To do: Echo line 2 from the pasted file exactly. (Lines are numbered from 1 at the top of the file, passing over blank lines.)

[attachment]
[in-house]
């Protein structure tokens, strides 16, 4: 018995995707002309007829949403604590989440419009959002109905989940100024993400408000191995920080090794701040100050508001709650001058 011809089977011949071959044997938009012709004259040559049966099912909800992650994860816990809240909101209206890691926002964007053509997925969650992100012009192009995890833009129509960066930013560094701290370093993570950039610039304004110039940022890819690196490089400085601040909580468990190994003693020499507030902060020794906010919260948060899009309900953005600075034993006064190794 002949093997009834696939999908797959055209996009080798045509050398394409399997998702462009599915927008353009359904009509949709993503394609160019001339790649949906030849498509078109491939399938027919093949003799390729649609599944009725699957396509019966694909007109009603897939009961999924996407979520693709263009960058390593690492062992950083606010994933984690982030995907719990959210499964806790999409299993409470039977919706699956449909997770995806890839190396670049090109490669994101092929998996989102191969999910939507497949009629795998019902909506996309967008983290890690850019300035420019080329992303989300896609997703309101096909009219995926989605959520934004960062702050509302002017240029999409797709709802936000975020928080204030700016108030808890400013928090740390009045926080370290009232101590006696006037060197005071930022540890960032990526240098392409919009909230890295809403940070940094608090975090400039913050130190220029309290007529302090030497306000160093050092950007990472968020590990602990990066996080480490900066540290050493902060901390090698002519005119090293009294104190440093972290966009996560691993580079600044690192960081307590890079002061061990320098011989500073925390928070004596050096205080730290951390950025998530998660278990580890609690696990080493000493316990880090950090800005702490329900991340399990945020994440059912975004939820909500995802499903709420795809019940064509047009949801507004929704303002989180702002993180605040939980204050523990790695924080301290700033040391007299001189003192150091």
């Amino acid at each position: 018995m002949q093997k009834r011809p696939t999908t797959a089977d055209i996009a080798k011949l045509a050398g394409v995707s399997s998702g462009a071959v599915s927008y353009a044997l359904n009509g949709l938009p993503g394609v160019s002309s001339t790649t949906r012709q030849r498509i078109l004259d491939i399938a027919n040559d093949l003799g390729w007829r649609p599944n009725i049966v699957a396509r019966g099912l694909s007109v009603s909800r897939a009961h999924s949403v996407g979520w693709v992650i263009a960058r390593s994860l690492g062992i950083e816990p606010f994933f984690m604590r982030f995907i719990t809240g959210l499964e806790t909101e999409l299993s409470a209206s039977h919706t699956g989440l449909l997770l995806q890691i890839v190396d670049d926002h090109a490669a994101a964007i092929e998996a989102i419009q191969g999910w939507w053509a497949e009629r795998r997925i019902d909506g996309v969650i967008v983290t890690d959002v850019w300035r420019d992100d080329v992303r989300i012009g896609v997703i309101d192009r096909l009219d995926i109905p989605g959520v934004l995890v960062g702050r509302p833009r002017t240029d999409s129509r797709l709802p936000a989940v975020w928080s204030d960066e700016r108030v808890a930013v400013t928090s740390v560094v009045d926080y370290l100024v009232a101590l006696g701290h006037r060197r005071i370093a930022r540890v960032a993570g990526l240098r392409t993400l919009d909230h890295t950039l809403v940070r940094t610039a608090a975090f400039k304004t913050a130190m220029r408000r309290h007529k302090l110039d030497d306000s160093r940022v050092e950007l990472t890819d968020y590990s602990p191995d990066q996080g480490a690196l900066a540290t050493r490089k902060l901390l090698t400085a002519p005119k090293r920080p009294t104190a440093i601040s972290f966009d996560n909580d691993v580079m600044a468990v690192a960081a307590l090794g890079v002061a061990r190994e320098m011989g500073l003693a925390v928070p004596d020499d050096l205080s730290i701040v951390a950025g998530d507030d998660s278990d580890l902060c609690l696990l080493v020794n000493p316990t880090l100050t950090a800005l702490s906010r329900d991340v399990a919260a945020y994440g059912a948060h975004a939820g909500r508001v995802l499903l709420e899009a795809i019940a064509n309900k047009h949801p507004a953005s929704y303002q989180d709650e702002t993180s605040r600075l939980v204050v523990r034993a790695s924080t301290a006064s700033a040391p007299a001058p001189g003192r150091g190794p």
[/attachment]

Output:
């Protein structure tokens, strides 16, 4: 018995995707002309007829949403604590989440419009959002109905989940100024993400408000191995920080090794701040100050508001709650001058 011809089977011949071959044997938009012709004259040559049966099912909800992650994860816990809240909101209206890691926002964007053509997925969650992100012009192009995890833009129509960066930013560094701290370093993570950039610039304004110039940022890819690196490089400085601040909580468990190994003693020499507030902060020794906010919260948060899009309900953005600075034993006064190794 002949093997009834696939999908797959055209996009080798045509050398394409399997998702462009599915927008353009359904009509949709993503394609160019001339790649949906030849498509078109491939399938027919093949003799390729649609599944009725699957396509019966694909007109009603897939009961999924996407979520693709263009960058390593690492062992950083606010994933984690982030995907719990959210499964806790999409299993409470039977919706699956449909997770995806890839190396670049090109490669994101092929998996989102191969999910939507497949009629795998019902909506996309967008983290890690850019300035420019080329992303989300896609997703309101096909009219995926989605959520934004960062702050509302002017240029999409797709709802936000975020928080204030700016108030808890400013928090740390009045926080370290009232101590006696006037060197005071930022540890960032990526240098392409919009909230890295809403940070940094608090975090400039913050130190220029309290007529302090030497306000160093050092950007990472968020590990602990990066996080480490900066540290050493902060901390090698002519005119090293009294104190440093972290966009996560691993580079600044690192960081307590890079002061061990320098011989500073925390928070004596050096205080730290951390950025998530998660278990580890609690696990080493000493316990880090950090800005702490329900991340399990945020994440059912975004939820909500995802499903709420795809019940064509047009949801507004929704303002989180702002993180605040939980204050523990790695924080301290700033040391007299001189003192150091």